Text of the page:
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On The Menu: Vanilla Milkshake

On the Menu: Milkshakes at CHEFScatalog.com
June 20, 2014
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Rich, smooth and creamy milkshakes are the perfect summertime indulgence in a combination of ice cream, milk, and flavors like strawberry, chocolate, and vanilla. But the first "milkshakes," dating back to late-1880's, were an eggnog-type drink laced with whisky and served as both a "sturdy, healthful.tonic" and as a treat.

By 1900, a hand-shaken combination of ice, milk, sugar, and flavorings, was referred to as a milkshake. It wasn't until the early 1920's with the invention of the electric blender that milkshakes began to take on their current creamy, thick, whipped form. And by the 1930's milkshakes were the popular drink at the local soda fountains and malt shops, which were used by students as the local hangout.

The classic soda shop used drink mixers to fold air into the milkshake to create the smooth, fluffy results. Each soda shop was staffed with soda jerks (named for the jerking motion used on the soda fountain handle to make flavored sodas) who specialized in making the milkshakes, malts, and sodas. And they used their own jargon to identify these specialized drinks: "Burn One All the Way" translated to a chocolate malted milk with chocolate ice cream; a "Twist It, Choke It, and Make It Cackle" referred to a chocolate malted with an egg mixed in; for the strawberry lover there was the "Shake One in the Hay" or a strawberry milkshake; and for the purist, a "White Cow" or a vanilla milkshake.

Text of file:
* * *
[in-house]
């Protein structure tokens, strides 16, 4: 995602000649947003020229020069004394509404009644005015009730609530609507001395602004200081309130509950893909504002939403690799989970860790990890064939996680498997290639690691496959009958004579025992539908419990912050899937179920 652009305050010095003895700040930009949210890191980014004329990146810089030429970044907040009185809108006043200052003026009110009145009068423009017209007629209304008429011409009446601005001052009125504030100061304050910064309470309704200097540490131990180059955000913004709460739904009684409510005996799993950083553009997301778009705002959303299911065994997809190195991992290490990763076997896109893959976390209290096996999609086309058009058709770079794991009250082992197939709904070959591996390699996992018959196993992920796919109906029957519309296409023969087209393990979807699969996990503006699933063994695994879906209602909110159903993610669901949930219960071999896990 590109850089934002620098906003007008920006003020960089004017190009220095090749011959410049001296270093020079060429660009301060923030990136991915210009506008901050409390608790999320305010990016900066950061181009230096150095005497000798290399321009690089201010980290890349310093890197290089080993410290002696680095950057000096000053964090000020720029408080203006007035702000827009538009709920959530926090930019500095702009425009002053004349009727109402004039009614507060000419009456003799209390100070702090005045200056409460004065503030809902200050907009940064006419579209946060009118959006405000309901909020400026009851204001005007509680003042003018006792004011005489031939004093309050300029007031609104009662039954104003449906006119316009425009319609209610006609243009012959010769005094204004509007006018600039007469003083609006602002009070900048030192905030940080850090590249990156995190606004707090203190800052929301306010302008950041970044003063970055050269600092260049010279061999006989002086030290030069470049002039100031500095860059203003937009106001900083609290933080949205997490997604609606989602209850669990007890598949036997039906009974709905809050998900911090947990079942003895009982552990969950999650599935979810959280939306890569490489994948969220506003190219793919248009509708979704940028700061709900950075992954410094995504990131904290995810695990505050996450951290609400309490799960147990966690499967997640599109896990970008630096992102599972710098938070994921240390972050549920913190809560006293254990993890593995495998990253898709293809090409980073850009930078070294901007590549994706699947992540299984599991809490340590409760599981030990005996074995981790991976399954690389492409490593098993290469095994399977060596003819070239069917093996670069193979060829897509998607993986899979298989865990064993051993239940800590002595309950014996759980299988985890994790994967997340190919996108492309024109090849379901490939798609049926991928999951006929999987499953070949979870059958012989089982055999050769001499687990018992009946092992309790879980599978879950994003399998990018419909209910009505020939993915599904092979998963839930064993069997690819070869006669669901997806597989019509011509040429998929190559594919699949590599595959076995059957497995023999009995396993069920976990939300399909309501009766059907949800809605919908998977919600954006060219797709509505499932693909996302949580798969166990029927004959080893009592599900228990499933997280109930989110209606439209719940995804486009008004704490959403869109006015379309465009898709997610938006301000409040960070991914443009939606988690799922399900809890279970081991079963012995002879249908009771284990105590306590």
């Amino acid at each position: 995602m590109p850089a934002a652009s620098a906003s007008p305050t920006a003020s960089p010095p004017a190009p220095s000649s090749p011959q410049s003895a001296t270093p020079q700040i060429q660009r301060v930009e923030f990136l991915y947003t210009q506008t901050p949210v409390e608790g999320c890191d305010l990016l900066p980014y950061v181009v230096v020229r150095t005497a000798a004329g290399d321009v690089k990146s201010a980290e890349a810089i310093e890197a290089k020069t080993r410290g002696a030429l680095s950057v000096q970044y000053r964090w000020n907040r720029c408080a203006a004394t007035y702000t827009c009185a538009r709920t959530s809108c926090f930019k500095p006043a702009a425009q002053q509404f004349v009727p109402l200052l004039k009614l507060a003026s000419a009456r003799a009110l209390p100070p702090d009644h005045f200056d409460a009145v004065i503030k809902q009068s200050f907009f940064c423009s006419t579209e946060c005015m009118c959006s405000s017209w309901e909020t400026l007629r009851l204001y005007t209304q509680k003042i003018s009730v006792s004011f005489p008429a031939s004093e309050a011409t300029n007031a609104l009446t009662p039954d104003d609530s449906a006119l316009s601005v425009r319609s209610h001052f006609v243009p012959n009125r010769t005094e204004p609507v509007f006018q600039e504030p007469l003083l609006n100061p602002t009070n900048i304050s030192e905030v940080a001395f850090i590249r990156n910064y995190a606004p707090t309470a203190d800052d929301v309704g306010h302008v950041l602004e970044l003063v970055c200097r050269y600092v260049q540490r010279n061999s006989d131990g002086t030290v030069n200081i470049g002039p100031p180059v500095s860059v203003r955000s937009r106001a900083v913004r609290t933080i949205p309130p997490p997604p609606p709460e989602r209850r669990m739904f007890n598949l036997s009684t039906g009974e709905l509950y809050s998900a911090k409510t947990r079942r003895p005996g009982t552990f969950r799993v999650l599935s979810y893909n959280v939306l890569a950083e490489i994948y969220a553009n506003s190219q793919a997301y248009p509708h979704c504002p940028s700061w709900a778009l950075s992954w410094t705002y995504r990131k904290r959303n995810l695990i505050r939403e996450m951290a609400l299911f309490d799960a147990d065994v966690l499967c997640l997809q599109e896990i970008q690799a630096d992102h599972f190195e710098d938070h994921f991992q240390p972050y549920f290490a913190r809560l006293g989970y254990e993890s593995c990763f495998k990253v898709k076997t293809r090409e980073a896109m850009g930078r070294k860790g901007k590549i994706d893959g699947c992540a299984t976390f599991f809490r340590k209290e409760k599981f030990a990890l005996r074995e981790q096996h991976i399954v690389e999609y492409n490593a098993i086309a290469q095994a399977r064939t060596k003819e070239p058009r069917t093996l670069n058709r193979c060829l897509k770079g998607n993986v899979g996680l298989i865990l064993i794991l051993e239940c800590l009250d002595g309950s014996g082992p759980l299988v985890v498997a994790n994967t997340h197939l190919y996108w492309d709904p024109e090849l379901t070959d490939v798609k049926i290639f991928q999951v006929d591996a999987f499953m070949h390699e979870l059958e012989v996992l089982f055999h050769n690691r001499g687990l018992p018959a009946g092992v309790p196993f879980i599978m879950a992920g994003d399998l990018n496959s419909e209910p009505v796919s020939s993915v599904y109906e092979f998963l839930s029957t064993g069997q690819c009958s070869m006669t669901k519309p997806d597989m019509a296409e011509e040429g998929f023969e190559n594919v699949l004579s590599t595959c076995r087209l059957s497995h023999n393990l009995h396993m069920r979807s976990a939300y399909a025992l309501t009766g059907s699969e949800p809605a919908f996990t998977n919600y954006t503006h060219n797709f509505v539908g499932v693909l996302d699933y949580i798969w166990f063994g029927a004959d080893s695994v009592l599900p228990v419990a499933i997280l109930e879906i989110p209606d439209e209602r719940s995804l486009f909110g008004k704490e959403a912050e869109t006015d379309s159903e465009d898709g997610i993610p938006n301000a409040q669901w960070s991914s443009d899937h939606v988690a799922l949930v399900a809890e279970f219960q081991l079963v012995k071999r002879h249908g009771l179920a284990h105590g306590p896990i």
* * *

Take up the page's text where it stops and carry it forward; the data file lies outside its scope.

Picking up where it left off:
Once the territories of the soda jerk at the local soda shop, milkshakes are now the playground for innovative chefs at high-end restaurants. Chef-inspired milkshakes are featuring ingredients like toasted pecans, saffron-rose water, orange blossom ice cream, spiced rums, Valrhona chocolate, vodka, and even combinations like vanilla custard mixed with Russian Imperial stout.

There are no limits when it comes to the delicious milkshake, whether your tastes run to simple macerated strawberries or to the exotic taro root with Madagascar Bourbon Vanilla. The best milkshakes are a thick, creamy combination of the best ice creams and ingredients. Whatever flavors your taste buds crave, try these tips for creating the perfect milkshake at home:

Tips for the Perfect Milkshake

Chill the Tools: Before making a milkshake, place ice cream scoop, utensils, blender jug, and serving glasses in the freezer to get cold. This will help keep the thick creamy consistency while blending. Chill the milk and flavorings until cold, but not necessarily frozen.
Temper the ice cream: You want the ice cream to be scoopable. If frozen hard, it is easy to add too much milk to help with the blending. Too much milk will dilute the ice cream flavor and leave the milkshake runny.
Choose quality ingredients: There aren't many ingredients in a good milkshake, so make them the best quality you can. And opt for whole and fresh ingredients over syrups, for the best flavors.
Add milk slowly: To help avoid runny milkshakes, don't add all of the milk at once—add part of the milk to your blender to get things started, then add a little at a time to reach your preferred consistency. For adult-only versions, skip the milk and add a splash of your favorite liqueur.
Add a signature flavor: Add a piece of your favorite pie to the blend, or maybe some cookies or a candy bar. Be sure not to chop or crush your flavor mix-ins too small; leave them chunky since the blender will cut them down to size, too.
Make it special: Serve your milkshake in classic soda fountain glass with a long spoon or straw. Don't forget to top it with whipped cream, a cherry, or additional cookies and candy mix-ins.
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Tags: On The Menu, Milkshakes, Ice Cream, Summer

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